From the Oilfields to the Vineyards: New Small Lot Winemaker Goes from Crude to Cabernet

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After spending much of his life taking oil samples and grading gasoline, new winemaker now takes barrel samples and pours vineyard soul. Small lot winemaking has always been big in Europe. The trend is growing in the U.S.

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After spending much of his life taking oil samples and grading gasoline, new winemaker now takes barrel samples and pours vineyard soul. Small lot winemaking has always been big in Europe. The trend is growing in the U.S.

Jonathan Branch remembers hearing the old man say it first. He was sitting at a cafe table in a small town in Italy. The old man said the word "Animae" to the waitress. He was describing a wine to her. After the man left, Jonathan asked the waitress what "Animae" meant, and she said "soul". The wine had soul. He instantly new that he wanted to make wine. Wine that had soul.

Jonathan had worked for 17 years with Britsh Petroleum. Taking crude oil samples and grading finished gasoline. Work allowed him to travel the world, and he had his first experience with a great wine from the Alsace region while visiting Paris. It changed his life.

Paris was a long way from the hard and violent streets of the fifth ward in Houston, Texas. He considered himself lucky to make it out. But many of the older folks who lived in the fifth ward were transplanted farmers, and they also knew about "Animae". They grew much of their food in their backyard.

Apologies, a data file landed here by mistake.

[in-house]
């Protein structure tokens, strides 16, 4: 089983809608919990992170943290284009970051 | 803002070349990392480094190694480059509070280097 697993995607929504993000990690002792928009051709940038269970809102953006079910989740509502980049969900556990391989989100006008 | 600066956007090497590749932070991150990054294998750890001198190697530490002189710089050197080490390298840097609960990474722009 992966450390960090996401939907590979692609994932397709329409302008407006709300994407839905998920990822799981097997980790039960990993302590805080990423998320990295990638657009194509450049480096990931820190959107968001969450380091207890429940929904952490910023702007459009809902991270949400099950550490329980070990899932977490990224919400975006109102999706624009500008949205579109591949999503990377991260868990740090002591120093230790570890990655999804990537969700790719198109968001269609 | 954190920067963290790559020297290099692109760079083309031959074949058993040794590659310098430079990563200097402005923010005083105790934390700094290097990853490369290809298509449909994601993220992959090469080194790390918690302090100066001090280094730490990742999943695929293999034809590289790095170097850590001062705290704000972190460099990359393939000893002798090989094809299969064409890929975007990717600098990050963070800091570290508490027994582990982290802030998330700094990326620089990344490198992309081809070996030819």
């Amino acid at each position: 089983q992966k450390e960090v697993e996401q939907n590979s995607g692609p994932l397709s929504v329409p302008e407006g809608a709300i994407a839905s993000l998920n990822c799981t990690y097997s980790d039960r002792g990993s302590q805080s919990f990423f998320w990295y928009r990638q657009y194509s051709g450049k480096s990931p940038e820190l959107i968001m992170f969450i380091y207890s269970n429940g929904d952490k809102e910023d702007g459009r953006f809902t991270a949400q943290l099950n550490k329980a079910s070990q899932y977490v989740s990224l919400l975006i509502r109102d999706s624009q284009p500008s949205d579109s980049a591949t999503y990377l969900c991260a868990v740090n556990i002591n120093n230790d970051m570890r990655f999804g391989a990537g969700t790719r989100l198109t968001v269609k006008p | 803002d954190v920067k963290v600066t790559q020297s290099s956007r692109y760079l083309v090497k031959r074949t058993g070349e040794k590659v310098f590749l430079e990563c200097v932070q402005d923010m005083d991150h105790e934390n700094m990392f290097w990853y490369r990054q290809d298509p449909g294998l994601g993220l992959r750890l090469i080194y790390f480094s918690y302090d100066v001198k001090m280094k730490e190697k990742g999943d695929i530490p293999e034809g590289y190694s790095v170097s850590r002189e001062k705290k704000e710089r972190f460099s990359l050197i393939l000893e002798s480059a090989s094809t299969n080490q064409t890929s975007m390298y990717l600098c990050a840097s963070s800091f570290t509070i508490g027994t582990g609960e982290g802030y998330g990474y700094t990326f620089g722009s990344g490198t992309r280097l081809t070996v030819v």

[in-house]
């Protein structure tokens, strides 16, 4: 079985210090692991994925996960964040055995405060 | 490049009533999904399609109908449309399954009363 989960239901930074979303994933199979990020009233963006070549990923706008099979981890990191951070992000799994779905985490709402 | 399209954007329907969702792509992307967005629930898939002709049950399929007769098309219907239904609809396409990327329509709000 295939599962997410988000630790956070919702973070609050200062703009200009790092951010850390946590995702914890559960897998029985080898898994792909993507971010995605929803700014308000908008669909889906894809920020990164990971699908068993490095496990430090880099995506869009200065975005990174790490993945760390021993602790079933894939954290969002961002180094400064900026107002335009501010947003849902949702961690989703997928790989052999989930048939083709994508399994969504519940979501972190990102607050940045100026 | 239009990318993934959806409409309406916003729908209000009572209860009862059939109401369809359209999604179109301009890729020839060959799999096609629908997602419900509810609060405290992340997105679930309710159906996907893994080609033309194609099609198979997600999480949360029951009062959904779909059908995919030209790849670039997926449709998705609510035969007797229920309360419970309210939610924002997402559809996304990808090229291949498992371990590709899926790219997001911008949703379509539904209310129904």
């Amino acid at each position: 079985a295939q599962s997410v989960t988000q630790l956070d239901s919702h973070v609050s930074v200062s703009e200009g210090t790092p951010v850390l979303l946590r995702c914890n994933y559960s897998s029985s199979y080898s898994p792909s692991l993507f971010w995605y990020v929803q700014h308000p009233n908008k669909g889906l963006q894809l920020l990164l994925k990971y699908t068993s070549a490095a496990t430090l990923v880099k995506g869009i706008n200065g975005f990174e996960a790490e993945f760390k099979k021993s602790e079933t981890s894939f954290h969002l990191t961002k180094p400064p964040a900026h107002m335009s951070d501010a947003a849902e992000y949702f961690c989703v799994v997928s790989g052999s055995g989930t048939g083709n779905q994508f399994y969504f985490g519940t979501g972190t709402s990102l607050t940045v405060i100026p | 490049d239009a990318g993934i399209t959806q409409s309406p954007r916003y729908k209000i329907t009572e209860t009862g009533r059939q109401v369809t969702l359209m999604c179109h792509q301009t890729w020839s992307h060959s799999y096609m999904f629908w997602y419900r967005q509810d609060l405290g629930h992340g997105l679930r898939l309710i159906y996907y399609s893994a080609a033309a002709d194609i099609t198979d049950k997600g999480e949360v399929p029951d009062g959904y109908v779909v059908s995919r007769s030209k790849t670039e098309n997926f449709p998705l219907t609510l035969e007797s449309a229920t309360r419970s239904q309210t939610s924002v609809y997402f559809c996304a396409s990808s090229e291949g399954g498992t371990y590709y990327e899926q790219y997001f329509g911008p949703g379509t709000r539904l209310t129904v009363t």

So what does a person with a great job do when he falls in love with the idea of making his own wine ? He quits. Volunteers to work at a co-op winery shoveling grape skins, sorting the spiders from the fruit, and doing punchdowns until his arms are about to fall off. In doing this, some of the best winemakers around gave up their knowledge, and allowed Jonathan to source some excellent fruit from Napa, and produce his first wine. A 2005 Cabernet Sauvignon. Which is aptly titled Branch Cellars "Animae"Blend."

Jonathan Branch has no regrets about leaving the 90 octane tests, and hopefully scoring some 90 point reviews of his wine. He knows African -American winemakers are rare , and small production wines are just starting to catch on, but he believes people are coming back to things that are made with a little love, and a little "Animae."

2005 Branch Cellars "Animae" Cabernet Sauvignon
A blend of 95% Cabernet Sauvignon and 5% Petit Verdot; this desirious red wine truly has soul. Aromas of blueberry, cocoa, and tobacco are featured prominently on the nose. The palate delivers mouthwatering, fruit forward, flavors of black cherry, cocoa and subtle mineral notes that compliment this red's soft tannins. --Tom Dinardo of WineSquire

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Jonathan Branch

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